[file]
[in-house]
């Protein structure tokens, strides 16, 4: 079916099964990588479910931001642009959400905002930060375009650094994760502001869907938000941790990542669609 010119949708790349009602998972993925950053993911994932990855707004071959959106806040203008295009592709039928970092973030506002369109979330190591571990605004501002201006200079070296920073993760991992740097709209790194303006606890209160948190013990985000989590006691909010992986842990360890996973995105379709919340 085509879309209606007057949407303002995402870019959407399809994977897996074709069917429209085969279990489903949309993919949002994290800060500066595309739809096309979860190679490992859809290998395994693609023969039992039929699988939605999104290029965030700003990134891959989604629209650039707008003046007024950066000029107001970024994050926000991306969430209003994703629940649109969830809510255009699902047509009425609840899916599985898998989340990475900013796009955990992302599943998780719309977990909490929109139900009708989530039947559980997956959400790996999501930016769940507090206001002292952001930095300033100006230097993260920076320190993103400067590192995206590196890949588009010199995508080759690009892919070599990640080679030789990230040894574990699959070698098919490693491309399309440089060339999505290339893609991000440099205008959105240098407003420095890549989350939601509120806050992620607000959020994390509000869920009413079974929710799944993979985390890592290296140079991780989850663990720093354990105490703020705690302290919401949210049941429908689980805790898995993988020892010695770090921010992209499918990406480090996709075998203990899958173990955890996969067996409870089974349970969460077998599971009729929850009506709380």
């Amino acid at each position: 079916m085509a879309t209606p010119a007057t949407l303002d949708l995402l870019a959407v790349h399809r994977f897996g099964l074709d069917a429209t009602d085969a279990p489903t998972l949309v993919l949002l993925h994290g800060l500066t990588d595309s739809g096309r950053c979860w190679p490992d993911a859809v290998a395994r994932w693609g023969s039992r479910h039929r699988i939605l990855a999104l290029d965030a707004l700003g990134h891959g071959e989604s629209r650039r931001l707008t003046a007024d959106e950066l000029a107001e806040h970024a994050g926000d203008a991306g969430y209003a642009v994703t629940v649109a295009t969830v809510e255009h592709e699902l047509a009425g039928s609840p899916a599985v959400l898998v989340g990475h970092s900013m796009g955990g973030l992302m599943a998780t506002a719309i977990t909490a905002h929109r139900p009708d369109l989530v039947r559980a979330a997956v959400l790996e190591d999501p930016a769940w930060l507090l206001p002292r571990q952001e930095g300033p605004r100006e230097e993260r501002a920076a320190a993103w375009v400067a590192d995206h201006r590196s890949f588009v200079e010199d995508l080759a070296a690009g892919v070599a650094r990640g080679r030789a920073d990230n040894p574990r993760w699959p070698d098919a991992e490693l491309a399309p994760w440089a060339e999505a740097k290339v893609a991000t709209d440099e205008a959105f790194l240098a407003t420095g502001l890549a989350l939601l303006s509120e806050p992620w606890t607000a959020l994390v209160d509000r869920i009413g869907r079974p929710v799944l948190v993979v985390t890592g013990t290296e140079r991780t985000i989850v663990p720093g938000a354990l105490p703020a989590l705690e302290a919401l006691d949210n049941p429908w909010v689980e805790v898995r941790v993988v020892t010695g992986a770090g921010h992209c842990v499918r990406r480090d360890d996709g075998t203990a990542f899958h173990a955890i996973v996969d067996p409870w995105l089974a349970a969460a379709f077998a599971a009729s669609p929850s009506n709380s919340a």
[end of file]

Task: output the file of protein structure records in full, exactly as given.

[in-house]
């Protein structure tokens, strides 16, 4: 079916099964990588479910931001642009959400905002930060375009650094994760502001869907938000941790990542669609 010119949708790349009602998972993925950053993911994932990855707004071959959106806040203008295009592709039928970092973030506002369109979330190591571990605004501002201006200079070296920073993760991992740097709209790194303006606890209160948190013990985000989590006691909010992986842990360890996973995105379709919340 085509879309209606007057949407303002995402870019959407399809994977897996074709069917429209085969279990489903949309993919949002994290800060500066595309739809096309979860190679490992859809290998395994693609023969039992039929699988939605999104290029965030700003990134891959989604629209650039707008003046007024950066000029107001970024994050926000991306969430209003994703629940649109969830809510255009699902047509009425609840899916599985898998989340990475900013796009955990992302599943998780719309977990909490929109139900009708989530039947559980997956959400790996999501930016769940507090206001002292952001930095300033100006230097993260920076320190993103400067590192995206590196890949588009010199995508080759690009892919070599990640080679030789990230040894574990699959070698098919490693491309399309440089060339999505290339893609991000440099205008959105240098407003420095890549989350939601509120806050992620607000959020994390509000869920009413079974929710799944993979985390890592290296140079991780989850663990720093354990105490703020705690302290919401949210049941429908689980805790898995993988020892010695770090921010992209499918990406480090996709075998203990899958173990955890996969067996409870089974349970969460077998599971009729929850009506709380």
């Amino acid at each position: 079916m085509a879309t209606p010119a007057t949407l303002d949708l995402l870019a959407v790349h399809r994977f897996g099964l074709d069917a429209t009602d085969a279990p489903t998972l949309v993919l949002l993925h994290g800060l500066t990588d595309s739809g096309r950053c979860w190679p490992d993911a859809v290998a395994r994932w693609g023969s039992r479910h039929r699988i939605l990855a999104l290029d965030a707004l700003g990134h891959g071959e989604s629209r650039r931001l707008t003046a007024d959106e950066l000029a107001e806040h970024a994050g926000d203008a991306g969430y209003a642009v994703t629940v649109a295009t969830v809510e255009h592709e699902l047509a009425g039928s609840p899916a599985v959400l898998v989340g990475h970092s900013m796009g955990g973030l992302m599943a998780t506002a719309i977990t909490a905002h929109r139900p009708d369109l989530v039947r559980a979330a997956v959400l790996e190591d999501p930016a769940w930060l507090l206001p002292r571990q952001e930095g300033p605004r100006e230097e993260r501002a920076a320190a993103w375009v400067a590192d995206h201006r590196s890949f588009v200079e010199d995508l080759a070296a690009g892919v070599a650094r990640g080679r030789a920073d990230n040894p574990r993760w699959p070698d098919a991992e490693l491309a399309p994760w440089a060339e999505a740097k290339v893609a991000t709209d440099e205008a959105f790194l240098a407003t420095g502001l890549a989350l939601l303006s509120e806050p992620w606890t607000a959020l994390v209160d509000r869920i009413g869907r079974p929710v799944l948190v993979v985390t890592g013990t290296e140079r991780t985000i989850v663990p720093g938000a354990l105490p703020a989590l705690e302290a919401l006691d949210n049941p429908w909010v689980e805790v898995r941790v993988v020892t010695g992986a770090g921010h992209c842990v499918r990406r480090d360890d996709g075998t203990a990542f899958h173990a955890i996973v996969d067996p409870w995105l089974a349970a969460a379709f077998a599971a009729s669609p929850s009506n709380s919340a």